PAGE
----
This is exactly how God’s name gets used in our political discourse: to give false authority to the person using it. When politicians throw around God’s name for the sake of their own glory, it does tremendous damage to the ability of people who have bigger goals than winning elections to tell the lost and left-out that they have a God who loves them. So I’m grateful to whoever shouted and booed at the Democratic National Convention to try to prevent them from taking the Lord’s name in vain, whether they were doing so out of defense for the sanctity of the name or out of secularism. And I strongly urge all the other Christian bloggers out there who are pouncing at the opportunity to pronounce that the Democrats are officially the party of the godless to think about the disrespect for God’s name that you would be showing to make such a claim.

Furthermore, if I hadn’t grown up Christian and all that I had to go by in considering Christianity was its public witness over the past thirty years of culture war, then I wouldn’t want to have anything to do with God either. It is because I care about evangelism that I am upset about the unnecessary stumbling blocks that Christians are creating. If Christianity is reduced to a small remnant of American society in the next two generations, those of us who have damaged God’s name by using Him as a campaign button will be held accountable when we stand before Him. I wish that President Obama had had more spine to stand up for the Third Commandment.

Morgan Guyton is the associate pastor of Burke United Methodist Church in Burke, Virginia, and a Christian who continues to seek God’s liberation from the prison of self-justification Jesus died to help him overcome. Morgan’s blog “Mercy Not Sacrifice” is located at http://morganguyton.wordpress.com. Follow Morgan on twitter at https://www.twitter.com/maguyton.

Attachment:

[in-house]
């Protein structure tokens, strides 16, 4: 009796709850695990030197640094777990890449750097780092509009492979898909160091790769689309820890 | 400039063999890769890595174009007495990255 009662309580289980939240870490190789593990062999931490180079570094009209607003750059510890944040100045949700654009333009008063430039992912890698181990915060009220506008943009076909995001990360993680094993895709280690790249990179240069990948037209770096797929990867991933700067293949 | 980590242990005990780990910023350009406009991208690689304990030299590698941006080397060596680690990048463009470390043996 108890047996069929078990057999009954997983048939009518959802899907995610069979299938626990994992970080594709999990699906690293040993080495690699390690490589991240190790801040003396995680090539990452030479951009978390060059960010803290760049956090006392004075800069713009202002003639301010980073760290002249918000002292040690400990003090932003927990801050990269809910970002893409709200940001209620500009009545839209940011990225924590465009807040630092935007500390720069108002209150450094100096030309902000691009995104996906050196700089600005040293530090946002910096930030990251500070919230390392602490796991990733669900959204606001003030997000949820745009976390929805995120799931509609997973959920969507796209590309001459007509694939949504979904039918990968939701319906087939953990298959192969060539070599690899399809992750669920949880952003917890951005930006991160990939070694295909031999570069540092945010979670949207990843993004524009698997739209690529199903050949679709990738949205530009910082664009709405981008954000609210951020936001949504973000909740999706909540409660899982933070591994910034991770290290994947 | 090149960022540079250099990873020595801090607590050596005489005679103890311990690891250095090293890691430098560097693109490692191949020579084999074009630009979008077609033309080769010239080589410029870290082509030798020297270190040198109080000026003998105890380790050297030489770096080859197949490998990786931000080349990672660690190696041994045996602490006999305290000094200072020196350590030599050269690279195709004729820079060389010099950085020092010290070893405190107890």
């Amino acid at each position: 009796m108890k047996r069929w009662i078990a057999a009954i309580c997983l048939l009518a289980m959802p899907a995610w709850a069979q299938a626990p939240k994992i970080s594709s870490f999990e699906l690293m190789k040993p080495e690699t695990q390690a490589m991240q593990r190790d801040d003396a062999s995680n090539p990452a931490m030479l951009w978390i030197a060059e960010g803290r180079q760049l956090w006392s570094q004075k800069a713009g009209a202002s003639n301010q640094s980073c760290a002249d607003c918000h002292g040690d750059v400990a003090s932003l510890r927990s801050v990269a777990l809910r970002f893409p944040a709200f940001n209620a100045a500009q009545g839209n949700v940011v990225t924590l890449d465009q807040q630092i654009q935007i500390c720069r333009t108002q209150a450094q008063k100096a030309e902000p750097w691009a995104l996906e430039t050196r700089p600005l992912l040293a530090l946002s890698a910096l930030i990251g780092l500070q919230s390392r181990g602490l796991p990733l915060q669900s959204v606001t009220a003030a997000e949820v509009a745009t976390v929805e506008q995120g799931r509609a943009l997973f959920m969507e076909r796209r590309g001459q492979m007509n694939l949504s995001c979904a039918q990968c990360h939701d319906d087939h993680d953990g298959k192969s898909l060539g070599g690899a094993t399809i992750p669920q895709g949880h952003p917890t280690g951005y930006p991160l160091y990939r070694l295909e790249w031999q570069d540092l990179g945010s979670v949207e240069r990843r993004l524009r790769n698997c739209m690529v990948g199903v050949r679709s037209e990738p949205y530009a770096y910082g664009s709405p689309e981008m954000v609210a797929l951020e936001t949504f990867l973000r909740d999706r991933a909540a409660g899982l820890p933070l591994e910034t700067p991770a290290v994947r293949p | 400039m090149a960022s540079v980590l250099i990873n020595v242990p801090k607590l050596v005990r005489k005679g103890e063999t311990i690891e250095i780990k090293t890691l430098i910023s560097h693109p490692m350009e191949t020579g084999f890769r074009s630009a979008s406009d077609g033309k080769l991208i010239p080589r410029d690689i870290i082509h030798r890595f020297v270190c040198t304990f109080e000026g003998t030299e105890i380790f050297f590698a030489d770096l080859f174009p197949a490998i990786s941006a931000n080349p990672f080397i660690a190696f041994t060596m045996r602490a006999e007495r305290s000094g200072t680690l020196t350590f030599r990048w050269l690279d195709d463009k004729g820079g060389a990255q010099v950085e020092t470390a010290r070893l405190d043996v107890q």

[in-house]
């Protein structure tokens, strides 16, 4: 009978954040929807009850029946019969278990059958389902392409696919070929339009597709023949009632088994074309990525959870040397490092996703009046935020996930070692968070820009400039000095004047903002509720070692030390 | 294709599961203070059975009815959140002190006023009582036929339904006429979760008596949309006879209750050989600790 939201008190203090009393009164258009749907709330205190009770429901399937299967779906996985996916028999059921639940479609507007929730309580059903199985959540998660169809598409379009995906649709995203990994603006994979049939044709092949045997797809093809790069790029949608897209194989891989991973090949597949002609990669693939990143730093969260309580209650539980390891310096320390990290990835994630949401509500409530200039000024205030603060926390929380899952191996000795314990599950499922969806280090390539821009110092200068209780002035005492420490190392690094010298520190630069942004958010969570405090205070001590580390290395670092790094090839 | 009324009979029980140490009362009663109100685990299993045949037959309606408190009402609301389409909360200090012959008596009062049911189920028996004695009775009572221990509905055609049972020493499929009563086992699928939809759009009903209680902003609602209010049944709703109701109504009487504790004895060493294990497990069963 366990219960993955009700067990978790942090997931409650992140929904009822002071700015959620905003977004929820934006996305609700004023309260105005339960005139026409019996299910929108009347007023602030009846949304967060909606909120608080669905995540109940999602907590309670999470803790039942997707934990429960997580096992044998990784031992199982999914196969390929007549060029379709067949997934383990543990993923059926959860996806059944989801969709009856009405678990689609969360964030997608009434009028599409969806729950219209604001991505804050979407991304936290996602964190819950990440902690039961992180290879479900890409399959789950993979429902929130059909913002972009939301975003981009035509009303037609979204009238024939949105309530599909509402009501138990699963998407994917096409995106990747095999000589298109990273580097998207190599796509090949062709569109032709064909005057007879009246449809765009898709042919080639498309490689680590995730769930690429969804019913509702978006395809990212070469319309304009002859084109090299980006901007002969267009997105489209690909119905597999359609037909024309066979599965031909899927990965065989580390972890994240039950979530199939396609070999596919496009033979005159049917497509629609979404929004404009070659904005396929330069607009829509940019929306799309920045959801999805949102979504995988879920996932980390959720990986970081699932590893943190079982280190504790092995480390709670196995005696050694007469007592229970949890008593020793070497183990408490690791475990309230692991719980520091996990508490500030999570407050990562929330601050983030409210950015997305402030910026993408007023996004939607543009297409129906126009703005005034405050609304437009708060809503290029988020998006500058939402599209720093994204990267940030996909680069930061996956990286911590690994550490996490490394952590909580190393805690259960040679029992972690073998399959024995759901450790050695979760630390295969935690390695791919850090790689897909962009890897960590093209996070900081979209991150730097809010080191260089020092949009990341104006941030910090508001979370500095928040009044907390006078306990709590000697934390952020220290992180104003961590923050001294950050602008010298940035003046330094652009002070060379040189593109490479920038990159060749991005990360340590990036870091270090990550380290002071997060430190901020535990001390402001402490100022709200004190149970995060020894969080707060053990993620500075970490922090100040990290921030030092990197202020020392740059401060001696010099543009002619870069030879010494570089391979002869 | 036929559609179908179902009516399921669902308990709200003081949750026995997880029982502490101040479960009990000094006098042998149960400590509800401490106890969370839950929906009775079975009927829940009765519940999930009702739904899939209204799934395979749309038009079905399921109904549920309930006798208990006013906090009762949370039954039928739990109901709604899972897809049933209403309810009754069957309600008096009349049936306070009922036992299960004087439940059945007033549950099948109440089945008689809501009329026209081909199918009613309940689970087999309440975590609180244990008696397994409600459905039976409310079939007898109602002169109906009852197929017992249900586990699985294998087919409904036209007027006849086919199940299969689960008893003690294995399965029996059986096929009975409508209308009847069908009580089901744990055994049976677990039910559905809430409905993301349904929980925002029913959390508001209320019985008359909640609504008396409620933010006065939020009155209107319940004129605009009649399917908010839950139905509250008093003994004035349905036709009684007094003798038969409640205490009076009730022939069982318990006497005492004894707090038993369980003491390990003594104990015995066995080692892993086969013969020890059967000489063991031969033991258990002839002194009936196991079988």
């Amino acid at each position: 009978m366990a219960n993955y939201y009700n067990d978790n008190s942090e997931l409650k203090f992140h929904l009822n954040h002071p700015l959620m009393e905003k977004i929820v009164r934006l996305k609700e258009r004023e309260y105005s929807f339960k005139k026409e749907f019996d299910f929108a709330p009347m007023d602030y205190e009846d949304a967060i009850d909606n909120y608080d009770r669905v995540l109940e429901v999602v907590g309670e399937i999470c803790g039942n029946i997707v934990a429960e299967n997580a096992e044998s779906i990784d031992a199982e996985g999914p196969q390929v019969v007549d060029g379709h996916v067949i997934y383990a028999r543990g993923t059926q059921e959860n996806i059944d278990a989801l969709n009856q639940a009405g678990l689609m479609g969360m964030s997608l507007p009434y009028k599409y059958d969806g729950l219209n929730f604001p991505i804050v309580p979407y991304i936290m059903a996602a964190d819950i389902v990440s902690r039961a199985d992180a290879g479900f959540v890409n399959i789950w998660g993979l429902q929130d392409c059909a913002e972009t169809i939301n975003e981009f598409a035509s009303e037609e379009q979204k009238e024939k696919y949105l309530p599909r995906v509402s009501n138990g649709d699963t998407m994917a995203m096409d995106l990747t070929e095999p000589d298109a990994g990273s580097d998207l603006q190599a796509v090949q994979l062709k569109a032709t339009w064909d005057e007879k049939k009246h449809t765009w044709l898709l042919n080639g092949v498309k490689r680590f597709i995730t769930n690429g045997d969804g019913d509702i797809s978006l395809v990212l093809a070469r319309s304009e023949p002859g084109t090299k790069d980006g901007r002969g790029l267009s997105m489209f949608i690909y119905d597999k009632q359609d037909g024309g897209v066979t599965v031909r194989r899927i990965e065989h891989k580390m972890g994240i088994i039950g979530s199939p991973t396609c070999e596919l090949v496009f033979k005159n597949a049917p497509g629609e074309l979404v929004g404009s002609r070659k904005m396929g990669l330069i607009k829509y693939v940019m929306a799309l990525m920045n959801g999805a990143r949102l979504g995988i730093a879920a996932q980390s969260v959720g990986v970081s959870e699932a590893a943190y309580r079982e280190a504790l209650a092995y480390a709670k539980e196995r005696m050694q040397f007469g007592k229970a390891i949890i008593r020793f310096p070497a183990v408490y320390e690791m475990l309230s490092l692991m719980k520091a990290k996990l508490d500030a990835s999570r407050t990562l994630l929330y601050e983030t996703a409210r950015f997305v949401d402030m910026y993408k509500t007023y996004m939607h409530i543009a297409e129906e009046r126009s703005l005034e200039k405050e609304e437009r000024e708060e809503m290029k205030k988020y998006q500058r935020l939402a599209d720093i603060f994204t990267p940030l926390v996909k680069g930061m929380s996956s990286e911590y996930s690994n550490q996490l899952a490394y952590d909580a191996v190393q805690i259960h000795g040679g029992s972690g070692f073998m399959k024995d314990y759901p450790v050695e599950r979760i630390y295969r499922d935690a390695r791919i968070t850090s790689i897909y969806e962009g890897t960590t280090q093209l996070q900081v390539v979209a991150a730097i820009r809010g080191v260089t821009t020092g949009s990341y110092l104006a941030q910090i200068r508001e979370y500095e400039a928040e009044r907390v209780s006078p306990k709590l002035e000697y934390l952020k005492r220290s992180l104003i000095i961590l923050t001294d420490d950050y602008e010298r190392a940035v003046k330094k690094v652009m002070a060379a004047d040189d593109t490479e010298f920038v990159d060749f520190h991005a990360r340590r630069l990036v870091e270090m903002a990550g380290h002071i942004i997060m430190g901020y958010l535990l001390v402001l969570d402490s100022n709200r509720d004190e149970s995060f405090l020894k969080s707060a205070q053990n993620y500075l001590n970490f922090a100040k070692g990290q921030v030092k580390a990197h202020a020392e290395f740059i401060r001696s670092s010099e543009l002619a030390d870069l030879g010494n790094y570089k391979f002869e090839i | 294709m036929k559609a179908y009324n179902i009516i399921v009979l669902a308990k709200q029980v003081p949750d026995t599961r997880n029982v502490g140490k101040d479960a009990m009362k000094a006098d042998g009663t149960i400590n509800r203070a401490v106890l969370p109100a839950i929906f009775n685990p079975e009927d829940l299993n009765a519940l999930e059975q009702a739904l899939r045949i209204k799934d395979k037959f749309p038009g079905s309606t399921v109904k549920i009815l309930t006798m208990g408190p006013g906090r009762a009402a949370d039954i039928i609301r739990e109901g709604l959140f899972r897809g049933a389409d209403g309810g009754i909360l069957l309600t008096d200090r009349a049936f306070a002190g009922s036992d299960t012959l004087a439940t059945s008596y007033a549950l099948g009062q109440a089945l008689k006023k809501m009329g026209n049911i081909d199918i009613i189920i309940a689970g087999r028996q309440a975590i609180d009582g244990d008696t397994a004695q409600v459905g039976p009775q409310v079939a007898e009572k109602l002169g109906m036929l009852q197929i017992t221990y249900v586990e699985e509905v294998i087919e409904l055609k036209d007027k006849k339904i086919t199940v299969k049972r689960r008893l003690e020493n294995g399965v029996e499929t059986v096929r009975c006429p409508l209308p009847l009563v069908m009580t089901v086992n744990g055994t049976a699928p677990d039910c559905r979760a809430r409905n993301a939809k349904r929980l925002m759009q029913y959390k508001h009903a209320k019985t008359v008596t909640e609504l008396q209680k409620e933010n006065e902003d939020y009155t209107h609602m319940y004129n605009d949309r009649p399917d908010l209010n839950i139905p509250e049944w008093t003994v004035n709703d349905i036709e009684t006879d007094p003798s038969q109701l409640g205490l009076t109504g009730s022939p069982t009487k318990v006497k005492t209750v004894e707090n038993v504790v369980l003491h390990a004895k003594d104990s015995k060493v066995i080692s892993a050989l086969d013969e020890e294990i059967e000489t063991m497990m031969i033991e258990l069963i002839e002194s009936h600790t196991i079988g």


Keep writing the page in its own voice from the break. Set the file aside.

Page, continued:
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About The Author


Morgan Guyton is a United Methodist elder and campus minister who leads the NOLA Wesley Foundation at Tulane and Loyola in New Orleans, Louisiana with his wife Cheryl. He released his first book in April, 2016: How Jesus Saves the World From Us: 12 Antidotes To Toxic Christianity. He blogs at www.patheos.com/blogs/mercynotsacrifice and has contributed articles to the Huffington Post, Red Letter Christians, Think Christian, Ministry Matters, the United Methodist Reporter, and other publications. Morgan grew up in a moderate Baptist family in the aftermath of the fundamentalist takeover of the Southern Baptist Convention. His mother’s people are watermelon farmers from south Texas while his father’s people are doctors from Mississippi, which left Morgan with a mix of redneck and scientific sensibilities. Morgan’s greatest influence as a pastor was his grandpa, a Southern Baptist deacon who sometimes told dirty jokes to evangelize his grandson. From his grandpa, Morgan learned the value of irreverence as a pastoral tactic and the way that true holiness is authenticity. Morgan used to have a rock band called the Junior Varsity Superheroes, but after becoming a father, he turned to electronic dance music, which he performs every summer at the Wild Goose Festival in Hot Springs, North Carolina. In his spare time, he likes to throw basement dance parties with his sons Matthew and Isaiah.